From the earliest of days launching renegade assaults on the illicit airwaves of the UK’s underground radio network, James Clements aka: ASC, has since dispersed his diversified interests that reconvene effortlessly. We can take what’s ever becoming a deeper passage back in time to ’97 and having been engaged in everything from drum & bass, techno and Motown, it comes as no surprise that these varied approaches coexist and even cooperate in fusing these elements – his own label Auxiliary is a testament to this, a child of his previous imprint success Covert Operations.
Where’s this all going? The heavy textured movements could certainly assume the role of an ambassador compiling policies dictating humanities advancement, alongside a continued perseverance in field work with film scores and the engineering behind a portrait of synchronised media.
James’ creative world refracts a relentless energy and this weeks broadcast reflects that. Full support at our end.
Kn: You’ve come a long way since the days of pirate radio in your school years. The entire concept played an integral part in how to approach music, can you tell us about how that scene affected you and what you learnt from it?
ASC: In all honesty, I don’t think it affected my approach at all. The only thing I learnt from it were the names of tunes that I had otherwise no access to at the time! It was a lot of fun though, especially being a 15 year old kid still at school doing a pirate radio show.
Kn: You’ve produced a variety of works over the years across various genres, no doubt a derivative of said earlier experiences. A few prominent techno releases and projects have come about of late – how do you work on your approach to varying sounds, is it just all the one world refracted through a prism?
ASC: I couldn’t have said it better myself. It really is just one world, one vision, just refracted through a prism. Each light that is dispersed is just another part of my sound. Obviously when I’m working at 120 and the structure is 4/4, the thought into how the music flows is different than it is when I work at 170 and the beats are broken up more significantly, but I still see it as shades of many different colours of my sound.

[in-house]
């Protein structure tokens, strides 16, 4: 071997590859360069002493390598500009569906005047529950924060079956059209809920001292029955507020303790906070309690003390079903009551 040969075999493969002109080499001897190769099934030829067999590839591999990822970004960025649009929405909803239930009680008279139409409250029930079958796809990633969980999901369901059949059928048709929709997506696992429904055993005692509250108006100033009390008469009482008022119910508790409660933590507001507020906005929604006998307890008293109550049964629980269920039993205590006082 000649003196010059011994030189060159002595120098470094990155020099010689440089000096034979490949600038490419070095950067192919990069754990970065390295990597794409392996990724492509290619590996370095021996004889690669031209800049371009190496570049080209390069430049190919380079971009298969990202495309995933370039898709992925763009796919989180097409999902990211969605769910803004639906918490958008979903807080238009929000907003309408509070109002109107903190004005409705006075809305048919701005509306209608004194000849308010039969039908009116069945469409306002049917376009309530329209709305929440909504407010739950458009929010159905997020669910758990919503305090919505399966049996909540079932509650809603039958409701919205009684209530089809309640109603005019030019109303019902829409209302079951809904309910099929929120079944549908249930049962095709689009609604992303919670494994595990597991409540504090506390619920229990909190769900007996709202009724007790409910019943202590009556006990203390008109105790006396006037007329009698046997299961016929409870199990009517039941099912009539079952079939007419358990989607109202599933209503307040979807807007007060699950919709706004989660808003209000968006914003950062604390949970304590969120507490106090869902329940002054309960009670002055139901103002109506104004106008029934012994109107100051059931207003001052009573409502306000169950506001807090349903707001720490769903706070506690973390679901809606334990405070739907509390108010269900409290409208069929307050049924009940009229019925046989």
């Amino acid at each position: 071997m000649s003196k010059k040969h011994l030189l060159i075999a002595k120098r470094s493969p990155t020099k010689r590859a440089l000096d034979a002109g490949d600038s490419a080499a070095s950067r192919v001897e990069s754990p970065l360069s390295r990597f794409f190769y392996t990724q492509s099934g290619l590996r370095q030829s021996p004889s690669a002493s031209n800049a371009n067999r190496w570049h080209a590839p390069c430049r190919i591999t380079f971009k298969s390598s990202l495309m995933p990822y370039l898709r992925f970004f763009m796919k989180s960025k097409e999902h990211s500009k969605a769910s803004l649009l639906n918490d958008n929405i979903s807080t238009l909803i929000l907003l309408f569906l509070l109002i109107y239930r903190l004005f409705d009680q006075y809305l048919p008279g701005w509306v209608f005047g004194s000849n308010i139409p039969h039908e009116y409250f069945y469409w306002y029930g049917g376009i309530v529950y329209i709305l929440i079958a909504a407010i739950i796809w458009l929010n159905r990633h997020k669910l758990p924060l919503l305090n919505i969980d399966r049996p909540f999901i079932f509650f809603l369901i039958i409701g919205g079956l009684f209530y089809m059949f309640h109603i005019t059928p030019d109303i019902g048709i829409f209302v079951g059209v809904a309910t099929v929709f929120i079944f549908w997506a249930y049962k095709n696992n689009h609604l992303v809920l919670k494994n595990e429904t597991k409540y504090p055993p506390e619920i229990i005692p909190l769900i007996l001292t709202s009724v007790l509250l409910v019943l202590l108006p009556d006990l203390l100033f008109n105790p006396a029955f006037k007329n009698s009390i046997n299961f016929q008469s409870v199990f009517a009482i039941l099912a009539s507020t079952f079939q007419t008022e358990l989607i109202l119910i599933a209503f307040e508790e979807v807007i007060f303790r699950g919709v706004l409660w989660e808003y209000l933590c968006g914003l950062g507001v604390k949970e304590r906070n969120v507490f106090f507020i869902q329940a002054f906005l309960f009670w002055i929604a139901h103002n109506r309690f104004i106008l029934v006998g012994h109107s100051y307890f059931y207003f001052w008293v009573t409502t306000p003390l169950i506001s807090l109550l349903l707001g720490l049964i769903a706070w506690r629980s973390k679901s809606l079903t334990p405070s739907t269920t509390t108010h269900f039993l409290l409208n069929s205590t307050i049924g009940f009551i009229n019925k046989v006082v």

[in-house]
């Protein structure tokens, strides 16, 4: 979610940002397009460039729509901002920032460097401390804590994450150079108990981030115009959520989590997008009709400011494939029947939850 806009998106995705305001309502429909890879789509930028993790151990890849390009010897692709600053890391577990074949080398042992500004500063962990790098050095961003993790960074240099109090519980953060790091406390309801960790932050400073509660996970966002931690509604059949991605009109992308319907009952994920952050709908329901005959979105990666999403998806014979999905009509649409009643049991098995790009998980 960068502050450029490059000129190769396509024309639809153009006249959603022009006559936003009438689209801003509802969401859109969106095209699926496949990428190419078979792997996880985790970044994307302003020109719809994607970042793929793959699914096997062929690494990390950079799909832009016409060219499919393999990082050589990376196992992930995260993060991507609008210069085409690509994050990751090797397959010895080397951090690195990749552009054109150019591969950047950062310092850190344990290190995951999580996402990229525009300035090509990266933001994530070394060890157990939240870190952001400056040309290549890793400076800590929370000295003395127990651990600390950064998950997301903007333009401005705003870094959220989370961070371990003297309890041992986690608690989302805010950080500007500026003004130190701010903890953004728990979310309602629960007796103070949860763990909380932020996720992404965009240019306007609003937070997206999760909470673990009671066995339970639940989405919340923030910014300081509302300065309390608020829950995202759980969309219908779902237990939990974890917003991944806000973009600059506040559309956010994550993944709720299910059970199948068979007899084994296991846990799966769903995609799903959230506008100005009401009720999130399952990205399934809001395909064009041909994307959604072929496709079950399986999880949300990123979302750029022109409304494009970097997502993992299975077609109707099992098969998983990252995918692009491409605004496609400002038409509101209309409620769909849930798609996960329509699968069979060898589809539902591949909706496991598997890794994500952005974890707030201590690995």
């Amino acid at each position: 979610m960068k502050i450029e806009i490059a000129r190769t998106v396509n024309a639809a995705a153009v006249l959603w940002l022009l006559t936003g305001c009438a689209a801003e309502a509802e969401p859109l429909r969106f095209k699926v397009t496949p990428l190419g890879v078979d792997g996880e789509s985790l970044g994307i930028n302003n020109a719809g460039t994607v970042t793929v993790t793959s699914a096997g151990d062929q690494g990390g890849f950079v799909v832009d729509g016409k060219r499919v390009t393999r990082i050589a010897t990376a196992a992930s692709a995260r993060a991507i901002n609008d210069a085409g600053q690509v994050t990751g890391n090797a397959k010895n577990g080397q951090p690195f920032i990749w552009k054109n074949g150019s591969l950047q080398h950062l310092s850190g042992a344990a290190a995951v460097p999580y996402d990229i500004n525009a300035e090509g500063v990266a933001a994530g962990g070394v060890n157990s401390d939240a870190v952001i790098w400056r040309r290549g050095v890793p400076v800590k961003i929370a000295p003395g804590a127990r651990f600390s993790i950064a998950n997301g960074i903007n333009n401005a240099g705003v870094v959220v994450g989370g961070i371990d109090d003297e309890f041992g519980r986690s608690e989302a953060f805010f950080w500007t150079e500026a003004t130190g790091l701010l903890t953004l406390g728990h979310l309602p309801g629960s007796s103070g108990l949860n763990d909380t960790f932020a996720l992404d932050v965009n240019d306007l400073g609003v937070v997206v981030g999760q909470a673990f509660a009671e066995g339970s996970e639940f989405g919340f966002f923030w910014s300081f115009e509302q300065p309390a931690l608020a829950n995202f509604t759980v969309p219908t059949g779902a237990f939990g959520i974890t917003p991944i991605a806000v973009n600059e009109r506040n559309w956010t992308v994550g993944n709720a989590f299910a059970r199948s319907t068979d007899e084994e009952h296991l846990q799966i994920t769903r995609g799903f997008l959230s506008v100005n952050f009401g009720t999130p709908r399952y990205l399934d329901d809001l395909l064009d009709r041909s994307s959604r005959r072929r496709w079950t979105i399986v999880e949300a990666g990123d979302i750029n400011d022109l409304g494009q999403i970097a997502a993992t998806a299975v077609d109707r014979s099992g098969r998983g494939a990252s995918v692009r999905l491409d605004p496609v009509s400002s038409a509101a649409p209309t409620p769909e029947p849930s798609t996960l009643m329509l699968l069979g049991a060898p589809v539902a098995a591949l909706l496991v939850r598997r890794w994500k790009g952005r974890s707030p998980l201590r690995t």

Kn: As far as studio time is concerned, is there anything fresh at the moment that you feel is defining or inspiring different avenues of thought whilst you’re working on production?
ASC: Nothing immediately springs to mind. I find going over previous techniques and DSP chains that I’ve created and then approaching them differently, or perhaps just taking a step back and thinking outside the box instead of my usual methods can bring great results. It’s not always about getting new gear, new plugins etc. It can be as simple as re-inventing the wheel, so to speak.
Kn: You’re currently releasing the majority of your work on your own label. How does the label fit into the broader image of what you’re about – how did it come about and where is it going?
ASC: I’ve always loved doing my own thing, so when Auxiliary originally came to life, I had this whole vision of what it would be all about and where it would fit in with what I was currently doing. I think if anything, it’s gone beyond that, into more deeper realms than before. The label originally came about when I was still with Nonplus. We’d decided that it would be good to do another label, which I was going to start with Consequence originally. In the end he decided the time wasn’t right for him, so I decided to go ahead on my own and came up with the name Auxiliary.
As for where it’s going, it’s hard to say. I see it as something natural and organic. It’s almost got it’s own lifeform and dictates it’s own path. I very rarely sign a piece of music just on the spot, usually it has to ‘speak’ to me, and some tracks just say Auxiliary when I hear them. With my own work, it’s slightly different, as I don’t really write with the label in mind. It’s usually a conscious decision after I’ve let the track seep into my brain over time!
Kn: What’s on the horizon from here? You’re already working on film scores outside of a ‘normalised’ routine, is it one of the things you’ll be spending more time on or?